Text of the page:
Almost One Year Later, There Is Still No Justice For Benghazi Terrorist Attacks

| August 2 2013
John Walker

In a little over a month, Americans will mark the 12th anniversary of the most serious attack on the U.S. mainland that took nearly 3,000 lives in New York, Washington, and Pennsylvania.

Benghazi-ConsulateSeptember 11 of this year will mark the one-year anniversary of another terrorist attack, the assaults on the U.S. Consulate and CIA Annex in Benghazi, Libya, that took the lives of four Americans, including the U.S. ambassador.

Almost a year later, the same questions remain about the events of that terrible night.

Where was the president of the United States during the attacks that lasted for hours? Why didn’t the U.S. military respond to the attacks? Why were the U.S. facilities so poorly protected? Why has the Obama administration stonewalled the families of the victims?

The search for answers to these questions is hopelessly mired in House and Senate committees dominated by petty egos and overlapping jurisdictions. Meanwhile, Benghazi has deteriorated into a government-wide cover up that the president now includes in his collection of “phony” scandals.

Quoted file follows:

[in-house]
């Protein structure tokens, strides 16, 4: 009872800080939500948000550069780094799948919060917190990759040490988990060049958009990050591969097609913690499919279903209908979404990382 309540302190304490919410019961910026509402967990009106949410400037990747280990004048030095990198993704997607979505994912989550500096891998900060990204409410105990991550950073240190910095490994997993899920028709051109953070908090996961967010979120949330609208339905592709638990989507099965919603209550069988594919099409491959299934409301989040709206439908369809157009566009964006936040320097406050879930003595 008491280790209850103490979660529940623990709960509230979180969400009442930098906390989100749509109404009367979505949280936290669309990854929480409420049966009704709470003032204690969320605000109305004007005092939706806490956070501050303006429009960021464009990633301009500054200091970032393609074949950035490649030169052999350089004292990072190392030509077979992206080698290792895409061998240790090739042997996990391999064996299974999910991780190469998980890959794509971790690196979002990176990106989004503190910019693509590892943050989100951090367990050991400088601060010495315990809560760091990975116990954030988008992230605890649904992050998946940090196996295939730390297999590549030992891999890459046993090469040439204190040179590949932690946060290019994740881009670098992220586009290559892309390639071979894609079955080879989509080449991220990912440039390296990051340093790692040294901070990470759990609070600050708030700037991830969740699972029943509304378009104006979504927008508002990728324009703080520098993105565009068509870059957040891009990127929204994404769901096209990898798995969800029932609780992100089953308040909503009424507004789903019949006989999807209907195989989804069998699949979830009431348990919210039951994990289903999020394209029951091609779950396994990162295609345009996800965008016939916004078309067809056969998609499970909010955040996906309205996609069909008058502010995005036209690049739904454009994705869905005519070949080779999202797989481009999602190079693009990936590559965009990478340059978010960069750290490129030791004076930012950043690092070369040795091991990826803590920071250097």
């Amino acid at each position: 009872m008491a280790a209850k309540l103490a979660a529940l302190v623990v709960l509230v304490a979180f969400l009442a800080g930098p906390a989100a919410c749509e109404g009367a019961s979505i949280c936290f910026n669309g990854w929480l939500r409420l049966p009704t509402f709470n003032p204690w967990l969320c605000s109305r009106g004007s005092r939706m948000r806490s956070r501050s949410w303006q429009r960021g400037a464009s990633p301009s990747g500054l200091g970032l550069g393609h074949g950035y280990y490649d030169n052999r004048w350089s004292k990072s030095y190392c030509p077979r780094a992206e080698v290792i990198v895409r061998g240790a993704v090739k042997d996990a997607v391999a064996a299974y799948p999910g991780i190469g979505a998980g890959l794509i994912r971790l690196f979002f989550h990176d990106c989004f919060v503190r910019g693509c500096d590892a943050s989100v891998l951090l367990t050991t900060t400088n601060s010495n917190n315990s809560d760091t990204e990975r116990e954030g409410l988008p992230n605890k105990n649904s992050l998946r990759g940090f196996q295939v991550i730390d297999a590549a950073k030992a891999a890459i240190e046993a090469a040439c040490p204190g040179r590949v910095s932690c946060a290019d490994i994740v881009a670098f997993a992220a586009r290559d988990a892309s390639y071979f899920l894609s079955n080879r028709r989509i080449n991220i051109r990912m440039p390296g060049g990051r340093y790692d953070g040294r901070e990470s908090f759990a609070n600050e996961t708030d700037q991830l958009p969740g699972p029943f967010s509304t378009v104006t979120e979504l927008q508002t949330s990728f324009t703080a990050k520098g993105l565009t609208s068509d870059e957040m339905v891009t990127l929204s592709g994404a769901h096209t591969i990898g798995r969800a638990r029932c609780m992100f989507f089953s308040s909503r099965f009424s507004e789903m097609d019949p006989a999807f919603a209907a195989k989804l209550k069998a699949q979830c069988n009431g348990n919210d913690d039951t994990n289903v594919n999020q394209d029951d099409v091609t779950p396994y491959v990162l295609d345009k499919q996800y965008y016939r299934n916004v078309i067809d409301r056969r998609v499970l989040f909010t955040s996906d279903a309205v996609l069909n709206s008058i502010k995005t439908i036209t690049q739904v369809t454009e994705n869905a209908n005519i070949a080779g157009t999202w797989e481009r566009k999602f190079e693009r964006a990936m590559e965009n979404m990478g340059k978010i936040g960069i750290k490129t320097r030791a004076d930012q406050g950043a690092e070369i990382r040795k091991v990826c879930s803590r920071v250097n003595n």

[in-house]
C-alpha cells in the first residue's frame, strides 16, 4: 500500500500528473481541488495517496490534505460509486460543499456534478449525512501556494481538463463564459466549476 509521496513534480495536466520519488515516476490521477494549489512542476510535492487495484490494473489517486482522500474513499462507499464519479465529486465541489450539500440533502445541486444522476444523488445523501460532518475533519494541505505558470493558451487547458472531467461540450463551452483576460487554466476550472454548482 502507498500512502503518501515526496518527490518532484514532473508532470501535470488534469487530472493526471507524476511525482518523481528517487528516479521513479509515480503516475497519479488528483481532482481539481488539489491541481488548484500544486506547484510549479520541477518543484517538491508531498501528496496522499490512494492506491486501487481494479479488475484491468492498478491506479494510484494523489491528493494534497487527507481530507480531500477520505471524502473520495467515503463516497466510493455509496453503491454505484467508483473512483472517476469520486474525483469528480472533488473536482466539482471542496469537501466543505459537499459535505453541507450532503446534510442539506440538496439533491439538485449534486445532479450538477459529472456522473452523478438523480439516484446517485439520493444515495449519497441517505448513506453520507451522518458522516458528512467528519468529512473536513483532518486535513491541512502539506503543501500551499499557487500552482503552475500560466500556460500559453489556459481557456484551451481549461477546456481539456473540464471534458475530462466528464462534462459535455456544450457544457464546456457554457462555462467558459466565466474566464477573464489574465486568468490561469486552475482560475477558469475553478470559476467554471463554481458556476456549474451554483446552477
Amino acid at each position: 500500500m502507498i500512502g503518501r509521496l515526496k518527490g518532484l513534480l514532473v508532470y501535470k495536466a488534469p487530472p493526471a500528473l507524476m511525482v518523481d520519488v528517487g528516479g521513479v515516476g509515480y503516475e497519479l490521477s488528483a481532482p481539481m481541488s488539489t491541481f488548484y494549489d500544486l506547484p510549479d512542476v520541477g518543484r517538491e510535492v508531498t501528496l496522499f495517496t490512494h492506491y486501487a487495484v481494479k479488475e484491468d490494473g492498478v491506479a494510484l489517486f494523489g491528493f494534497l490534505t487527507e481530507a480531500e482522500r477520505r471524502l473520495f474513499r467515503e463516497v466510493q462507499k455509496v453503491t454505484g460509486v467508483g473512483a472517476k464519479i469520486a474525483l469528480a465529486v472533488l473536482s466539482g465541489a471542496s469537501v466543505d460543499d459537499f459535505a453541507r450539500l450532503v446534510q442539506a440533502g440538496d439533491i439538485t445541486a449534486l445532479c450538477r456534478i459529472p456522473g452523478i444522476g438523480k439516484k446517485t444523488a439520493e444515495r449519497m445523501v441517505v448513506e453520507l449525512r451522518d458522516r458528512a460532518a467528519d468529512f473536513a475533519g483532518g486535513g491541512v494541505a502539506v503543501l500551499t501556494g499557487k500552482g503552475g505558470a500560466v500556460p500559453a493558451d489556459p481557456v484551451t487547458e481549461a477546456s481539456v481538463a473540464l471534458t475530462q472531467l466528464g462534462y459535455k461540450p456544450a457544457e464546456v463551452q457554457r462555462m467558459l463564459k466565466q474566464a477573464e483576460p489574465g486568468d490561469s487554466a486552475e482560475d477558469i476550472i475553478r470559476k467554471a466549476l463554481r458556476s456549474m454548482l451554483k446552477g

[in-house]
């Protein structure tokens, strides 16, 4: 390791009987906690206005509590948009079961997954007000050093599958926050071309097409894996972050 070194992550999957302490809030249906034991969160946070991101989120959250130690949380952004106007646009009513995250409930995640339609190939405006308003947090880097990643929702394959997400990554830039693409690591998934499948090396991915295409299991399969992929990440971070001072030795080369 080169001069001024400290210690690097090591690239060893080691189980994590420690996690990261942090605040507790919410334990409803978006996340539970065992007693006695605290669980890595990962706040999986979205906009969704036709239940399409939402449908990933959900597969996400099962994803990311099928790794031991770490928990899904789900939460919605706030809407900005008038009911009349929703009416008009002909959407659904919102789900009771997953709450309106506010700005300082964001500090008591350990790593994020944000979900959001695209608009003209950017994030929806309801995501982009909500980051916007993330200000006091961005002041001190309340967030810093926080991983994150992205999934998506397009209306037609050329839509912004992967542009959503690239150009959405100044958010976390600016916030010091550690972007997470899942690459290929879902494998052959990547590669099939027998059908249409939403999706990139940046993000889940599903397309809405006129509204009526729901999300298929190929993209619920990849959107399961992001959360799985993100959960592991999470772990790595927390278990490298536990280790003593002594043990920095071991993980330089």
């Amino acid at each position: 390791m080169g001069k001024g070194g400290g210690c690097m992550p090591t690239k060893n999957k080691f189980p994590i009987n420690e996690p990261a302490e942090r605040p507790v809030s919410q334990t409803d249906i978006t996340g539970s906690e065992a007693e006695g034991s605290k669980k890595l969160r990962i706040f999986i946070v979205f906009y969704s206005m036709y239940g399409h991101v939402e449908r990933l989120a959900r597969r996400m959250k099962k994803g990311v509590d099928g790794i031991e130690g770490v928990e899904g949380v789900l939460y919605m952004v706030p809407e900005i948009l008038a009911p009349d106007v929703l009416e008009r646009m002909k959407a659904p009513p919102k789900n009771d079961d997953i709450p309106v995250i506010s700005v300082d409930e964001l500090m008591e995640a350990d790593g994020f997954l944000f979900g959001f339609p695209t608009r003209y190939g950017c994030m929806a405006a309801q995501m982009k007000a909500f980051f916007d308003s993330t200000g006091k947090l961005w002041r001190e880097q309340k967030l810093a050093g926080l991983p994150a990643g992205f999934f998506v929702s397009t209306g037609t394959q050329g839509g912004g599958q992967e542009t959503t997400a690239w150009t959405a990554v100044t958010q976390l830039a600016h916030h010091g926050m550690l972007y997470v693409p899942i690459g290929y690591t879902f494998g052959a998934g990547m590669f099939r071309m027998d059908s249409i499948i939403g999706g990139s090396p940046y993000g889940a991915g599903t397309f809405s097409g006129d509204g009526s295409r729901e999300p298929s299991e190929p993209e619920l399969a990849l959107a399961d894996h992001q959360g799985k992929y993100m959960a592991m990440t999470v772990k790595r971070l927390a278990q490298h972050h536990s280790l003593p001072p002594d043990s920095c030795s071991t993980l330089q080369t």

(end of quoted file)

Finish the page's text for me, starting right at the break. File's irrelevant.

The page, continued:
As the momentum wanes to investigate Benghazi, one man is determined to keep alive the search for answers – Representative Frank Wolf of Virginia. Wolf knows that only answers will bring justice.

As Congress moves towards the month-long August recess, Wolf is conducting a daily plea for action on Benghazi. Just this week he called on Defense Secretary Hagel and Attorney General Holder to explain why not a single terrorist involved in the attacks has been brought to justice.

“Nearly a year after the terrorist attack in Benghazi, not a single terrorist has been brought to justice, even though upwards of 100 terrorists may have been involved in the deadly attack on the consulate and annex,” Wolf wrote to Hagel and Holder.

Wolf has been a lone voice for a serious Benghazi investigation for months. Earlier this year he called for a House Select Committee to investigate Benghazi to avoid the multi-committee pileup that impedes progress.

Wolf’s proposal has the support of 162 House cosponsors, more than two thirds of the Republican majority. Nevertheless, House Speaker John Boehner has rejected the idea, preferring to side with his favored committee chairman who do not want to relinquish their personal turf to one committee.

In an interview with the Washington Free Beacon, Wolf said questions about Benghazi go beyond the question of administration foot dragging on apprehending terrorist suspects.

“I think the White House was hoping this issue would go away,” Wolf said. “But boy, there are very few answers publicly that the American people know about.”

Congress returns from the August recess on September 9, two days before the one-year Benghazi anniversary. Maybe then it will answer Wolf’s call and address the questions that finally will bring justice.

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